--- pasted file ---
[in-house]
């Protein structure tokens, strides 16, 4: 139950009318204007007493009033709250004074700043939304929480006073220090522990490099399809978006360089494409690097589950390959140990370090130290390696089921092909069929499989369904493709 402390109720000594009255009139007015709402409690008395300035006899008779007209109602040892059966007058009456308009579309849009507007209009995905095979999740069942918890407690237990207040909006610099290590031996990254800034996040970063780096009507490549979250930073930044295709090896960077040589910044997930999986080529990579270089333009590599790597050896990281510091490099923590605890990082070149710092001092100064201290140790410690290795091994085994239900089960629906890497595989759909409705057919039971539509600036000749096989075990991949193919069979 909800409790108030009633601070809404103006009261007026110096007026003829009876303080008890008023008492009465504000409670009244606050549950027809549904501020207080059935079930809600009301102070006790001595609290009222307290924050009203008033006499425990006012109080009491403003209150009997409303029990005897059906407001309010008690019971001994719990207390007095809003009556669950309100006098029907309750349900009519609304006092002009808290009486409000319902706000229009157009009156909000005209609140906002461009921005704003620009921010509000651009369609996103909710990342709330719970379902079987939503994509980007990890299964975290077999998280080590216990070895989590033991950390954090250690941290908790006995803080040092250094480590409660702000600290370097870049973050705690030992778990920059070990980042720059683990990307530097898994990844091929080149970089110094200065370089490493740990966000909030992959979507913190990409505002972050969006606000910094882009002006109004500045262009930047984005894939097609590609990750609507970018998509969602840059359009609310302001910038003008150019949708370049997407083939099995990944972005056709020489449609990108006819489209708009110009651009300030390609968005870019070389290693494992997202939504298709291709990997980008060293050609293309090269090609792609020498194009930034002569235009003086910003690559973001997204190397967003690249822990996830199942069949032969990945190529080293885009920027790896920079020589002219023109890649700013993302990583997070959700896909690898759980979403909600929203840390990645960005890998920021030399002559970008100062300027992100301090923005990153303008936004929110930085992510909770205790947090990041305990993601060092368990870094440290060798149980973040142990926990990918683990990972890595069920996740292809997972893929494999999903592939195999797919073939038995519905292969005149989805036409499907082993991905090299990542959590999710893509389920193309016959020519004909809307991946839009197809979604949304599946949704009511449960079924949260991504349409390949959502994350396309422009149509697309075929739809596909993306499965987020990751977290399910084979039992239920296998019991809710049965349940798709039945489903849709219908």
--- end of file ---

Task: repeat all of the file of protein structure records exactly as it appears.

[in-house]
């Protein structure tokens, strides 16, 4: 139950009318204007007493009033709250004074700043939304929480006073220090522990490099399809978006360089494409690097589950390959140990370090130290390696089921092909069929499989369904493709 402390109720000594009255009139007015709402409690008395300035006899008779007209109602040892059966007058009456308009579309849009507007209009995905095979999740069942918890407690237990207040909006610099290590031996990254800034996040970063780096009507490549979250930073930044295709090896960077040589910044997930999986080529990579270089333009590599790597050896990281510091490099923590605890990082070149710092001092100064201290140790410690290795091994085994239900089960629906890497595989759909409705057919039971539509600036000749096989075990991949193919069979 909800409790108030009633601070809404103006009261007026110096007026003829009876303080008890008023008492009465504000409670009244606050549950027809549904501020207080059935079930809600009301102070006790001595609290009222307290924050009203008033006499425990006012109080009491403003209150009997409303029990005897059906407001309010008690019971001994719990207390007095809003009556669950309100006098029907309750349900009519609304006092002009808290009486409000319902706000229009157009009156909000005209609140906002461009921005704003620009921010509000651009369609996103909710990342709330719970379902079987939503994509980007990890299964975290077999998280080590216990070895989590033991950390954090250690941290908790006995803080040092250094480590409660702000600290370097870049973050705690030992778990920059070990980042720059683990990307530097898994990844091929080149970089110094200065370089490493740990966000909030992959979507913190990409505002972050969006606000910094882009002006109004500045262009930047984005894939097609590609990750609507970018998509969602840059359009609310302001910038003008150019949708370049997407083939099995990944972005056709020489449609990108006819489209708009110009651009300030390609968005870019070389290693494992997202939504298709291709990997980008060293050609293309090269090609792609020498194009930034002569235009003086910003690559973001997204190397967003690249822990996830199942069949032969990945190529080293885009920027790896920079020589002219023109890649700013993302990583997070959700896909690898759980979403909600929203840390990645960005890998920021030399002559970008100062300027992100301090923005990153303008936004929110930085992510909770205790947090990041305990993601060092368990870094440290060798149980973040142990926990990918683990990972890595069920996740292809997972893929494999999903592939195999797919073939038995519905292969005149989805036409499907082993991905090299990542959590999710893509389920193309016959020519004909809307991946839009197809979604949304599946949704009511449960079924949260991504349409390949959502994350396309422009149509697309075929739809596909993306499965987020990751977290399910084979039992239920296998019991809710049965349940798709039945489903849709219908």